Rossfest named after teacher, music lover
On Saturday, Dec. 22, the historic Paramount Arts Center in Ashland, Kentucky, will host the inaugural Rossfest Music Festival - A Delta Hotel By Marriot Winter Jam.
The creation of this new, yearly event came from tragedy and then triumph, all happening in less than a two month period. It is a great story of motivation and remembrance that all came together quickly to fill a niche in the Tri-State music scene.
Lasting from 7 p.m. until midnight, Rossfest will showcase some of the best of the roots, rock and alt. country music scene that is flourishing in the Tri-state.
The bill features Arlo McKinley and the Lonesome Sound, Chelsea Nolan, Josh Brown and the Hard Livin’ Legends, Laid Back Country Picker and Devils Creek Special.
Tickets are $25 with VIP tickets at $50 available. The Paramount Arts Center is located at 1300 Winchester Ave., in Ashland. For more information, go to paramountartscenter.com or 606-324-0007.
The idea was hatched to create this festival just six weeks ago. The story of how the Paramount Arts Center, a host of regional sponsors and the vision of a local musician all came together to make this event happen so fast is an amazing and true tale. Here is how it all went down.
Rossfest is named after Ron Ross, an eastern Kentucky resident and a beloved teacher and tennis coach at Ironton High School, located just across the river in southern Ohio. On Aug. 31, Ross had just presented a tech prep website for his students to use as the new school year began and his bio was on it.
A graduate of Eastern Kentucky University who achieved a Masters Degree in Educational Technology at Ohio University, Ross had been teaching since 1982.
Ross’ requirements of his students were simple; “Be responsible for your own actions, come to class prepared and ready to learn, be respectful of others and follow the guidelines listed in the student handbook.”
About two months later, on Oct. 25, 2018, Ross died tragically and suddenly at his home as he was about to get up and go to school. As Ross’ devastated friends, family and students mourned him, there was another side of his personality that was remembered and honored - his love of music.
Josh Brown leads the band Josh Brown and the Hard Livin’ Legends and he was a best friend of Ross’ son Brian when he was growing up. While hanging out at the Ross household as a kid, Ron Ross would break out his collection of vinyl records and blow the eager young minds of Josh, Brian and others who wanted to learn about music.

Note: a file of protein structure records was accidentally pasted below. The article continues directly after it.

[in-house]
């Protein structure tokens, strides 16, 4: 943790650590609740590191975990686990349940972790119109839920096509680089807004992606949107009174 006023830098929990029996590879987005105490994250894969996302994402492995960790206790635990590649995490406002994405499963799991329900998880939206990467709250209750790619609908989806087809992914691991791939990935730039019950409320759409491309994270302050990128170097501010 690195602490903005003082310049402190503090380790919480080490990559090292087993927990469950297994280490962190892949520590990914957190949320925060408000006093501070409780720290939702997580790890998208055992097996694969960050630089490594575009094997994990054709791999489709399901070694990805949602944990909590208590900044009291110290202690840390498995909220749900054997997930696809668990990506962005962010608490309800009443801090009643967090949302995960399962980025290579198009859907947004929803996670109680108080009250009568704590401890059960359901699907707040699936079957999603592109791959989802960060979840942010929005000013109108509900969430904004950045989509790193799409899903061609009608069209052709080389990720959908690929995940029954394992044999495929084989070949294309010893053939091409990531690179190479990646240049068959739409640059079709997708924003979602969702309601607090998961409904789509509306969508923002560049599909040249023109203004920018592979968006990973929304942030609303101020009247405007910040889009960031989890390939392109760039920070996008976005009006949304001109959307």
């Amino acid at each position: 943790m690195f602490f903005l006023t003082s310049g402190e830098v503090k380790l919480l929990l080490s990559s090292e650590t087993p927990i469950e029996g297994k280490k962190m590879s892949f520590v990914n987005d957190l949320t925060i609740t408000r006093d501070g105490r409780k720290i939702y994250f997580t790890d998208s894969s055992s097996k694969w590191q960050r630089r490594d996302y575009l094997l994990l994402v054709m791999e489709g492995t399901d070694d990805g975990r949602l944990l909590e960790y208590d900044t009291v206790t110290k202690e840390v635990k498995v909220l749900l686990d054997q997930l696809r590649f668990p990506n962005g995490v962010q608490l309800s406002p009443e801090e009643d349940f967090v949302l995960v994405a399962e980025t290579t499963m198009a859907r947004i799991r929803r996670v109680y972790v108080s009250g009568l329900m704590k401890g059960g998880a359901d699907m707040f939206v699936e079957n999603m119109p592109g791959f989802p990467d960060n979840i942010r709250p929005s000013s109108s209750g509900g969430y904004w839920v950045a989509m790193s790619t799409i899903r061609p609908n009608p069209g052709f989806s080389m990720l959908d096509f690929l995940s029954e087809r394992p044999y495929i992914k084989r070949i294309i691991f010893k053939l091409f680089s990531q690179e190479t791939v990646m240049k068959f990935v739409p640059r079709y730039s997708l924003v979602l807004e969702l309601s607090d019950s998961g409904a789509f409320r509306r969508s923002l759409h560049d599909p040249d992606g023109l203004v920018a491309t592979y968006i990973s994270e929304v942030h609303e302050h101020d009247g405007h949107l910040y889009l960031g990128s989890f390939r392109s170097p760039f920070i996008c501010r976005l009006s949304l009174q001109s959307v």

“Mr. Ross passed away abruptly, out of nowhere even though healthy and active, and he was a father, a teacher at Ironton High School, a husband to his wife Linda and an absolute music lover,” said Josh Brown. “I have known him almost my whole life as I graduated from high school with his son Brian. Ron introduced me to so much music that I would not have listened to otherwise when I was growing up. He had all of his music on vinyl.”
For Brown and others, spending time at the Ross house meant being turned onto the tunes of a prior generation.
“I remember hanging out in the garage with Ron, Brian and Linda and listening to these vinyl albums from groups like the Allman Brothers Band,” said Brown. “At that time, I had never heard anything by the Allman Brothers Band as I grew up very sheltered. We didn’t have any internet back then or anything. We had vinyl records. I mean, we had tapes and CDs, but I had never heard anything like the music he was playing. I didn’t know who those bands were, and while hanging out in the garage, I would hear these sounds that I had never heard before or knew existed. Ron opened up my mind to music I never thought I’d hear.”
Ron Ross also encouraged the playing of musical instruments with his friends and family. A guitarist himself, he incited jams at his house by creating a sort of musical competition that many participated in every autumn.
“The star at the top of the Rossfest logo represents the competition that he would do every year,” said Brown. “Brian is a producer for MTV out in Los Angeles. I am guessing that for about 13 years, we had this musical contest with a new theme or genre chosen every year and everyone would show up and you had to play two cover songs and one original. Ron competed in that every single time. Some years, there was even a Ross Star trophy made and given out to the winner. It was just about getting together with friends and having a few beers and having fun.”
After Ross suddenly passed away, the idea was hatched to create a music festival in his honor that would feature local and regional bands on the rise. Impressively, Brown made this happen in less than eight weeks.
The idea made so much sense that sponsors began to get onboard immediately, including Delta Hotels by Marriot, Braidy Industries, Infusion Solutions, Apex Construction, TNT Machining Company, Smith Orthopedics, Ashland Alliance, Getfiddle Custom Shop, Big Sandy Superstore and Print My Threads.
Once all of those ducks were in a row, the Paramount Arts Center opened up its doors.
“I wanted to keep the artists who perform at this festival from within our area,” said Brown. “I didn’t want to pull in some group from Colorado, or anywhere else. The sponsors that I went to with this idea were so on board with it, it was refreshing. They are all pro-local music and want this to happen, with all of the talent that we have in this region. I feel so good about this lineup, and the Paramount is such a beautiful venue. It is a festival that we need to have here and it is also a way to commemorate a great human being.”